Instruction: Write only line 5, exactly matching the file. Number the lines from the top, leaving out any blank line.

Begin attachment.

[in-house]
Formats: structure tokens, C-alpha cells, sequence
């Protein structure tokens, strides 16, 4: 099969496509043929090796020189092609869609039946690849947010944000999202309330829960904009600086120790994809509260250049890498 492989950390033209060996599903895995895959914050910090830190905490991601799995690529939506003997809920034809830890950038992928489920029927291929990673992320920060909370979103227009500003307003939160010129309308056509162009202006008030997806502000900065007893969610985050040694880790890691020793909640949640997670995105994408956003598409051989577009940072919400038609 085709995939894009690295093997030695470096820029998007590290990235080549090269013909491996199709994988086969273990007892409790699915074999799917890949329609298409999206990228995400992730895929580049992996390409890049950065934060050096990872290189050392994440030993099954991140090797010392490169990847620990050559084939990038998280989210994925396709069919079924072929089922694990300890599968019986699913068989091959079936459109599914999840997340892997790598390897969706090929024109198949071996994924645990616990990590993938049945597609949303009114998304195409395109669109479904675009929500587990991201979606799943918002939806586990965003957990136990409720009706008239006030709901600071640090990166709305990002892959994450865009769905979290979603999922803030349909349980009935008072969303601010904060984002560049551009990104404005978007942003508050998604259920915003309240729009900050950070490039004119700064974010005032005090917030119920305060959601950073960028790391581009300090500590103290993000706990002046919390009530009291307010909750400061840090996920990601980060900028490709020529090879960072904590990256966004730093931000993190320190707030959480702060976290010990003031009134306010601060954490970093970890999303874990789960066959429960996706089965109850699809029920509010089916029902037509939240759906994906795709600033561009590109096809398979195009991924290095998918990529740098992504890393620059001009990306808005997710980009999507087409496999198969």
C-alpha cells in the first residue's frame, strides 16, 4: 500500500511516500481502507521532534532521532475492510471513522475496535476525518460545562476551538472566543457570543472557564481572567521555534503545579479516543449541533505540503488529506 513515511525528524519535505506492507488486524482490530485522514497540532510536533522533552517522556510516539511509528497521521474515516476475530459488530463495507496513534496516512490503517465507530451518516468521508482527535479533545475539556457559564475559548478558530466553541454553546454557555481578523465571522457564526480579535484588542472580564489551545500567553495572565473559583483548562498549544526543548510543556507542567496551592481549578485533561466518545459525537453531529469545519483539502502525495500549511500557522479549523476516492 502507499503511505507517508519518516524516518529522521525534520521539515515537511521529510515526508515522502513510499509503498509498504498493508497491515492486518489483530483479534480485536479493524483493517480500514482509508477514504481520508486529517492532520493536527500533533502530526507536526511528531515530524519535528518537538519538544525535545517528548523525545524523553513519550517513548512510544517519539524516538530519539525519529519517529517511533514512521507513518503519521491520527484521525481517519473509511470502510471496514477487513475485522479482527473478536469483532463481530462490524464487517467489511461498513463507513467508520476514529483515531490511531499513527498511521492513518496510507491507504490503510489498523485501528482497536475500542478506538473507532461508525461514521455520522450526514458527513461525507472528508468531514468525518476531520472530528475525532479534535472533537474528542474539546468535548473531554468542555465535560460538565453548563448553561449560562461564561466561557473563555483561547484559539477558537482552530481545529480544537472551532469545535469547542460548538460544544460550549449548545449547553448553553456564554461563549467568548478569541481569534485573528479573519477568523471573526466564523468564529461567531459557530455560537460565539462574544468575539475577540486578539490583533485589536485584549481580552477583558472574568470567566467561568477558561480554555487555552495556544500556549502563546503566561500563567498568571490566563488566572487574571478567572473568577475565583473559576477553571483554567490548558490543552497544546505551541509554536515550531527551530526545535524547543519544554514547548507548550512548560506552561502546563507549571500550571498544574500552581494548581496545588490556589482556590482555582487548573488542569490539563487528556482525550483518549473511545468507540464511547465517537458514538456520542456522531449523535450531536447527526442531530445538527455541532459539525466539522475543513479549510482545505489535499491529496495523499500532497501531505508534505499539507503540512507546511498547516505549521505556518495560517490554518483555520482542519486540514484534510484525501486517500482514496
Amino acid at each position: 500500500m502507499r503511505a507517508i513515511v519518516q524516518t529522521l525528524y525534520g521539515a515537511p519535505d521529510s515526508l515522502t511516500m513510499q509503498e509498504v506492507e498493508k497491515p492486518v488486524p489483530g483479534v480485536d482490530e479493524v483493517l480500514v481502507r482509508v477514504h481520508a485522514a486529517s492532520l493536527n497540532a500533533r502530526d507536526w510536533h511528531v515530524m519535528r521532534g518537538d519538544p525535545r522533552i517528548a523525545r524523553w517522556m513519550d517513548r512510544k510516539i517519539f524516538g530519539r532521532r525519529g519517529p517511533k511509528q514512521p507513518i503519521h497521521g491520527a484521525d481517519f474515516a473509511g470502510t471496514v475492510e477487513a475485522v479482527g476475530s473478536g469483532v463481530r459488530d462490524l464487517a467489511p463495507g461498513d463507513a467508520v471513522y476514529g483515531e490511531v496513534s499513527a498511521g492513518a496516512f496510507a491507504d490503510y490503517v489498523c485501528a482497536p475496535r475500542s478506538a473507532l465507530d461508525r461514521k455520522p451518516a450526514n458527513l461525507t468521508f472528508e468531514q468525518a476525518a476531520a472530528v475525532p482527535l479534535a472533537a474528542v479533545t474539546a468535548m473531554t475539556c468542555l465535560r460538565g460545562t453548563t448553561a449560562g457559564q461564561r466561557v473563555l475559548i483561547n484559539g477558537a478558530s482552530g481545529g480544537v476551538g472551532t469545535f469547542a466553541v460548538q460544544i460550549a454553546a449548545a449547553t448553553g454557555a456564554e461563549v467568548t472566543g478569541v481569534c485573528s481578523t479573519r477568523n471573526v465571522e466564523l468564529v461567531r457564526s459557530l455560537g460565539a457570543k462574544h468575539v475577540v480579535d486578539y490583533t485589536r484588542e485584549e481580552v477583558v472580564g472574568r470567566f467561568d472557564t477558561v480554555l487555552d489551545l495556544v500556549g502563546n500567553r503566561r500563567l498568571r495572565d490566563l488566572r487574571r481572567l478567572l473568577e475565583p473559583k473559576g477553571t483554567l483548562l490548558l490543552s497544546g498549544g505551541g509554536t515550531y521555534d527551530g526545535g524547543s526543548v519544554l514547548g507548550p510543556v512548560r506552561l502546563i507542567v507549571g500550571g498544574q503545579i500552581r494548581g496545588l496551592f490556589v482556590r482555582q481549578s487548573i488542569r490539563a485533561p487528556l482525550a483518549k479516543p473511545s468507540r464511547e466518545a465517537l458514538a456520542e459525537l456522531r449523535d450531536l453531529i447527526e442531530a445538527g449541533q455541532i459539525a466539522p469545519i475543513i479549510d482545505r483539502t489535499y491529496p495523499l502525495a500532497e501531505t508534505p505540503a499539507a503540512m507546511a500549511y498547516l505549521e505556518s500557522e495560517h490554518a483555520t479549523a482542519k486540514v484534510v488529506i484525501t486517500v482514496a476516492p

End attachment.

Amino acid at each position: 500500500m502507499r503511505a507517508i513515511v519518516q524516518t529522521l525528524y525534520g521539515a515537511p519535505d521529510s515526508l515522502t511516500m513510499q509503498e509498504v506492507e498493508k497491515p492486518v488486524p489483530g483479534v480485536d482490530e479493524v483493517l480500514v481502507r482509508v477514504h481520508a485522514a486529517s492532520l493536527n497540532a500533533r502530526d507536526w510536533h511528531v515530524m519535528r521532534g518537538d519538544p525535545r522533552i517528548a523525545r524523553w517522556m513519550d517513548r512510544k510516539i517519539f524516538g530519539r532521532r525519529g519517529p517511533k511509528q514512521p507513518i503519521h497521521g491520527a484521525d481517519f474515516a473509511g470502510t471496514v475492510e477487513a475485522v479482527g476475530s473478536g469483532v463481530r459488530d462490524l464487517a467489511p463495507g461498513d463507513a467508520v471513522y476514529g483515531e490511531v496513534s499513527a498511521g492513518a496516512f496510507a491507504d490503510y490503517v489498523c485501528a482497536p475496535r475500542s478506538a473507532l465507530d461508525r461514521k455520522p451518516a450526514n458527513l461525507t468521508f472528508e468531514q468525518a476525518a476531520a472530528v475525532p482527535l479534535a472533537a474528542v479533545t474539546a468535548m473531554t475539556c468542555l465535560r460538565g460545562t453548563t448553561a449560562g457559564q461564561r466561557v473563555l475559548i483561547n484559539g477558537a478558530s482552530g481545529g480544537v476551538g472551532t469545535f469547542a466553541v460548538q460544544i460550549a454553546a449548545a449547553t448553553g454557555a456564554e461563549v467568548t472566543g478569541v481569534c485573528s481578523t479573519r477568523n471573526v465571522e466564523l468564529v461567531r457564526s459557530l455560537g460565539a457570543k462574544h468575539v475577540v480579535d486578539y490583533t485589536r484588542e485584549e481580552v477583558v472580564g472574568r470567566f467561568d472557564t477558561v480554555l487555552d489551545l495556544v500556549g502563546n500567553r503566561r500563567l498568571r495572565d490566563l488566572r487574571r481572567l478567572l473568577e475565583p473559583k473559576g477553571t483554567l483548562l490548558l490543552s497544546g498549544g505551541g509554536t515550531y521555534d527551530g526545535g524547543s526543548v519544554l514547548g507548550p510543556v512548560r506552561l502546563i507542567v507549571g500550571g498544574q503545579i500552581r494548581g496545588l496551592f490556589v482556590r482555582q481549578s487548573i488542569r490539563a485533561p487528556l482525550a483518549k479516543p473511545s468507540r464511547e466518545a465517537l458514538a456520542e459525537l456522531r449523535d450531536l453531529i447527526e442531530a445538527g449541533q455541532i459539525a466539522p469545519i475543513i479549510d482545505r483539502t489535499y491529496p495523499l502525495a500532497e501531505t508534505p505540503a499539507a503540512m507546511a500549511y498547516l505549521e505556518s500557522e495560517h490554518a483555520t479549523a482542519k486540514v484534510v488529506i484525501t486517500v482514496a476516492p